Clyde, the stove fixit guy, came yesterday and, while the news wasn't my ninety-eight cent dream, it wasn't too bad. First I hadn't really flipped the breaker back on, hadn't pushed it hard enough to click on OFF before shoving it back to ON, so he did that. Then he removed the back of the control panel and said, "you don't use this back left burner much, do you?" We agreed that we didn't and asked how he knew. "Because the other three controls are arcing and sparking back here and that one looks perfect." So we can use it again while the three controls he's ordering come in and it'll be less than $150 more than we paid him for the trip yesterday. We won't have to pay another trip charge (whew) just for the parts and installation. We can live with that, especially on a stove that isn't 6 years old. Way better news than "you need a new one."
I got the first Red Marl sweater front added onto last night. See that pale line in the red? That's a piece of cotton yarn (I use cotton for lifelines and stitch holders because wool doesn't stick to cotton) I put in to mark where to measure from when adding rows before doing the shoulder decreases. I didn't get the sleeves soaked and blocked out to dry but I'll probably get that started before work today so I can get them patted into shape tonight. I just realized that I'll have to dampen and pin out the new front/shoulder pieces I'm knitting so assembly won't happen until next week. Ooh, that means I'll get to cast on a new project--or pick up another WIP to be finished--while I wait for my sweater pieces to dry. Maybe I'll do both. Tonight while we watch TV after supper I can press Durwood into service as a swift to wind up the yarn for a mosaic stitch hat I want to knit, and I'll take my WIP to work just in case I get the sweater front done with knitting time to spare. It's kind of a rainy day so divers might be scarce.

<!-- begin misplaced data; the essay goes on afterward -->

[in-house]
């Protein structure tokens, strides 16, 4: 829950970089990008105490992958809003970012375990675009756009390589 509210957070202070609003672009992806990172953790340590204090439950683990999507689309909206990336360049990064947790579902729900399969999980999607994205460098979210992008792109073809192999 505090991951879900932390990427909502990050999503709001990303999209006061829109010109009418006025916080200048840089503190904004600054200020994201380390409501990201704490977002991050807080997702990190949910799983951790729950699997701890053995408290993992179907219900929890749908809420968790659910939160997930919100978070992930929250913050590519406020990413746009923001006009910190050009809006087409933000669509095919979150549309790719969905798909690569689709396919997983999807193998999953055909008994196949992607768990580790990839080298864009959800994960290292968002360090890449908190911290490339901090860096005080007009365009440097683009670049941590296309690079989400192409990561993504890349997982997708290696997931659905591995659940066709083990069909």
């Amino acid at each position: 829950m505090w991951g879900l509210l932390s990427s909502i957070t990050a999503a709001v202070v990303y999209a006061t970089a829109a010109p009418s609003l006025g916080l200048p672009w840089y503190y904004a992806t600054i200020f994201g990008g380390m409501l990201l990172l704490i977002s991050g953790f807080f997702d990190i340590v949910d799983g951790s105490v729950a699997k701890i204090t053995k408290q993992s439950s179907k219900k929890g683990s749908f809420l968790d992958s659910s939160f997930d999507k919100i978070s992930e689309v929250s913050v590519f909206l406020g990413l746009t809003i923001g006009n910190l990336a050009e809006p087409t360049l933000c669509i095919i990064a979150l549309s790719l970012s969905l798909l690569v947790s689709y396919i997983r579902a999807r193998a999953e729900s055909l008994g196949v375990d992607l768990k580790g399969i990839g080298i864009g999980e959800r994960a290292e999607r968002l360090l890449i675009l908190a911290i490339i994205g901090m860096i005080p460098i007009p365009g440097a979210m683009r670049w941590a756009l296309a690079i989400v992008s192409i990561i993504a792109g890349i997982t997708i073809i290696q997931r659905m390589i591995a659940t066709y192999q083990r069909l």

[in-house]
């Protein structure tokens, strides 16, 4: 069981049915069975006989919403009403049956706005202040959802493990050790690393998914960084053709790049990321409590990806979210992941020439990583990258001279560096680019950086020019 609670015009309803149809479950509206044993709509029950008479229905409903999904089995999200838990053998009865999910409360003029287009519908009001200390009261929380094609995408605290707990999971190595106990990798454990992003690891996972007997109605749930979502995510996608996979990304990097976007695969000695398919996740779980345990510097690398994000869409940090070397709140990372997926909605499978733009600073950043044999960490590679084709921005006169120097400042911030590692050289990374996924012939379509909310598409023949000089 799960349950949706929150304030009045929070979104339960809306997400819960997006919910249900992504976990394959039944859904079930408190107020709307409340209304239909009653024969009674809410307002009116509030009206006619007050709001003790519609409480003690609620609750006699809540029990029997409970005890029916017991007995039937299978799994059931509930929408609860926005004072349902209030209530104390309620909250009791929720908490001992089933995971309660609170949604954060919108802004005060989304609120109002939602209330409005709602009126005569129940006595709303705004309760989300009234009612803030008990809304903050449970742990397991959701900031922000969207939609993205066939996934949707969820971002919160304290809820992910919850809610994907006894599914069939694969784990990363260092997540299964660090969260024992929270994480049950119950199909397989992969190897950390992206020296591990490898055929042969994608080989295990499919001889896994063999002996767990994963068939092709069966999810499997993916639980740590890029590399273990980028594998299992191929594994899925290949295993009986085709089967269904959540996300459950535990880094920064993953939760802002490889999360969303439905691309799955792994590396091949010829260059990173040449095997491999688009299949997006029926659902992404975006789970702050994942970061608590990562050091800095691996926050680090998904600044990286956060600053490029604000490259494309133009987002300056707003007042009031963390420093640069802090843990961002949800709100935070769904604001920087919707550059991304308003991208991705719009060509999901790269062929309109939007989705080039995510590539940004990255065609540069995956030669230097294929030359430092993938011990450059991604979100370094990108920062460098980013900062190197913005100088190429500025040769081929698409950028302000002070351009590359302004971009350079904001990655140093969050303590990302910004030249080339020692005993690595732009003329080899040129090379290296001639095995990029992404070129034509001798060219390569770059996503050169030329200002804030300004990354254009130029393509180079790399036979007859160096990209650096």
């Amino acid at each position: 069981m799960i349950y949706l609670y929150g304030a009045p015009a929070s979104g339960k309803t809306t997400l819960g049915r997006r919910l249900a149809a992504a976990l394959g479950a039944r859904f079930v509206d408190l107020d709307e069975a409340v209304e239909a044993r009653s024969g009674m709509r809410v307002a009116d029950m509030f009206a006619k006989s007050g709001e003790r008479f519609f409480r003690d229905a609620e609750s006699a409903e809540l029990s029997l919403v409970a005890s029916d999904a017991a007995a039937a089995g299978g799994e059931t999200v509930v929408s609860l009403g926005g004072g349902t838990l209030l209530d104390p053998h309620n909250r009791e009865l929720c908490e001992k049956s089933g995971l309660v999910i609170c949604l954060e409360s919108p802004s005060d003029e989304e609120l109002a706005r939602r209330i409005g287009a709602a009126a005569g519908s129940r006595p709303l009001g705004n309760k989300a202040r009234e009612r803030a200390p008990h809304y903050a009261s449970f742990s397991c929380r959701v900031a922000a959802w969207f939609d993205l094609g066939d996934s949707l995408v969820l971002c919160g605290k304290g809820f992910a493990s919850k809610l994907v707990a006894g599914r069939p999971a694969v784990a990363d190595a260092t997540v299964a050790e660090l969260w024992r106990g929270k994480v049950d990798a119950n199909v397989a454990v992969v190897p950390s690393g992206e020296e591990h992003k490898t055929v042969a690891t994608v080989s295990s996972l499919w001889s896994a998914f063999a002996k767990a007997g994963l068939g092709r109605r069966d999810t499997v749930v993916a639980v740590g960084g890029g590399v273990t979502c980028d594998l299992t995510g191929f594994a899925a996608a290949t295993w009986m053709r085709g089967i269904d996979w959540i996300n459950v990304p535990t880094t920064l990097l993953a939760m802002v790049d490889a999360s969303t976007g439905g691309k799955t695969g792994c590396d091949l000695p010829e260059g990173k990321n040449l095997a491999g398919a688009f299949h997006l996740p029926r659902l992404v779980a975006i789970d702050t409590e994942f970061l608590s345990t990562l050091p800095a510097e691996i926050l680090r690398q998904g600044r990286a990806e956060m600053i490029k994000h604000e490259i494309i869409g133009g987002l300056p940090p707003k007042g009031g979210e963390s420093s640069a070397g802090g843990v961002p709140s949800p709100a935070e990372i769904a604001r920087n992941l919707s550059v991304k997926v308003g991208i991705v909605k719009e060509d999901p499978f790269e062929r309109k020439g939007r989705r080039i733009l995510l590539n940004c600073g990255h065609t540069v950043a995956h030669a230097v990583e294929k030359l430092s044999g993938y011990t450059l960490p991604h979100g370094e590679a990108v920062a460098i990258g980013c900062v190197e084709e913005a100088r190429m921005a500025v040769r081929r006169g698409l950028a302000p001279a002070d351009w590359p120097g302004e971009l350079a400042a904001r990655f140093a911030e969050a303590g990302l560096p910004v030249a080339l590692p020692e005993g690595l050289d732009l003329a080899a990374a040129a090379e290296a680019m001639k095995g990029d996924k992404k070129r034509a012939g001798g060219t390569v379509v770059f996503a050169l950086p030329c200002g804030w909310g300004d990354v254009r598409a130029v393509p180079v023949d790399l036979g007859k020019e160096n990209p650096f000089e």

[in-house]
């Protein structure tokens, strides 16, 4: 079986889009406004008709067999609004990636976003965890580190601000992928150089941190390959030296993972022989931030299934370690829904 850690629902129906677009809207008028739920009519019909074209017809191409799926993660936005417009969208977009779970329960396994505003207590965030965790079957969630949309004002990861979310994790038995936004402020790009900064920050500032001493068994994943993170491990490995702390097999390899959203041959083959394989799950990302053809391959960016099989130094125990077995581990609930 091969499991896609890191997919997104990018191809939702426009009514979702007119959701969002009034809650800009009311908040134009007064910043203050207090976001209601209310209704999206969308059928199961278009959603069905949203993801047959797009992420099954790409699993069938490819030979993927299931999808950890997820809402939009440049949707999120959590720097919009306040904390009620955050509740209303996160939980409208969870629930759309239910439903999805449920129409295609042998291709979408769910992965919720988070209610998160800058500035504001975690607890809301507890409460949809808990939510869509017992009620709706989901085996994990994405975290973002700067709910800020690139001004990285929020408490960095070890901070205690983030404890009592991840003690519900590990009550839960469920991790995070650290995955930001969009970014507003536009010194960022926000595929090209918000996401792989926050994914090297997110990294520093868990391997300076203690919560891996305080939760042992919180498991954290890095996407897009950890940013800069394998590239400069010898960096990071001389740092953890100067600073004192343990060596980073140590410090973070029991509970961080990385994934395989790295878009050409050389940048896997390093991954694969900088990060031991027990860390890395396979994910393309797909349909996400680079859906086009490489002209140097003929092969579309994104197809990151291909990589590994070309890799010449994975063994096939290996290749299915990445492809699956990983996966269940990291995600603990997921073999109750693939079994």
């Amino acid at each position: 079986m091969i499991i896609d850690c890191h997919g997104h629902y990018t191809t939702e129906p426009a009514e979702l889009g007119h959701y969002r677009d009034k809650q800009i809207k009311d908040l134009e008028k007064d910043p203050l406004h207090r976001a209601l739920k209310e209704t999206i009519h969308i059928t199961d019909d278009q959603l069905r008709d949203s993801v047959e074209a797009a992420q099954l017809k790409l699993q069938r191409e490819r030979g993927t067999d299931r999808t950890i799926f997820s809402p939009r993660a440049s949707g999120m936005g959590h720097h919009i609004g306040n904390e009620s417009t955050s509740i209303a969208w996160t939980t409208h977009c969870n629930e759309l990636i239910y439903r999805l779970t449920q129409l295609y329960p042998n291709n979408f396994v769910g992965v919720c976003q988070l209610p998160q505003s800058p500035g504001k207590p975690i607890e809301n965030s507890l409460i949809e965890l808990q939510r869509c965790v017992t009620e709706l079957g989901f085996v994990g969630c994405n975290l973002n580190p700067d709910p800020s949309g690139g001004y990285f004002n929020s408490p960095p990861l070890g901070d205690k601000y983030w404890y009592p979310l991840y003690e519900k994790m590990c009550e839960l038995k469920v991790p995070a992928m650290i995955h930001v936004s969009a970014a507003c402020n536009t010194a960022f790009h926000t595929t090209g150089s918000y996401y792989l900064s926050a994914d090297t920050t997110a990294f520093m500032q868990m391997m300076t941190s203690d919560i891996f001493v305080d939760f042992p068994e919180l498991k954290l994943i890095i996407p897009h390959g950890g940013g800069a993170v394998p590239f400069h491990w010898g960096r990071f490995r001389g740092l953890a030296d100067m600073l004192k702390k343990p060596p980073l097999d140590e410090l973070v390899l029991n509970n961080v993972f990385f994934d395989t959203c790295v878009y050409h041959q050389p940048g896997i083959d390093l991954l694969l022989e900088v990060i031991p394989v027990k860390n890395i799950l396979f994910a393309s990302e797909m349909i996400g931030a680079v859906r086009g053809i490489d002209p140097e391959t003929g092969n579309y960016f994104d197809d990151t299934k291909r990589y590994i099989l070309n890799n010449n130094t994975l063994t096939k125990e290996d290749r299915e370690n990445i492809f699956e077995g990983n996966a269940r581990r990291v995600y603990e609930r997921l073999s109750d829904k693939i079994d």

I caved and let the lawn service come ONE TIME yesterday and only spray fertilizer and weed killer, no pesticide to kill my monarch caterpillars or any other insects. I'm tired of the chemicals, never really liked them in the first place, and I don't want them on my property. Oh, I'll take a bottle of weed killer out and spot-spray the thistles that grow in the lawn and maybe a few dandelions but I confess I kind of like dandelions ("dandelions are flowers too, Dad" said DD, age 4 when asked to pop the heads off the ones in the lawn so they didn't go to seed) and I love the wild violets except the ones in the garden.
May 6--JD Marston, Fall, Aspen Path, CO. Damn the wind. Drake stood looking down the path he knew Laura must have taken when she left. The wind had risen steadily and the aspen leaves fell like golden rain. There was no way he would be able to track her. The sound of the leaves skittering along the ground and the swaying branches covered any sounds she might make. He shook his head and started down the path. It would be sundown soon, that meant the temperature would drop to freezing and he knew she wasn't equipped for a night in the open. He buttoned his sheepskin jacket and settled his hat more firmly on his head. His flashlight and lighter were in his pocket. He would need them soon, it got dark fast in the Wyoming woods and he'd need to build a fire if she'd stumbled into the creek. As soon as he was out of sight Laura wriggled out of the thicket where she was hiding and let herself back into the cabin. She washed the tear stains from her face and brushed the leaves and tangles from her long auburn curls.
Okay, rainy or not I have to go to work and that means brushing my teeth, combing my hair and changing out of my yoga pants and beloved but ratty red hoodie so I'd better get a move on. Later, dudes and dudettes.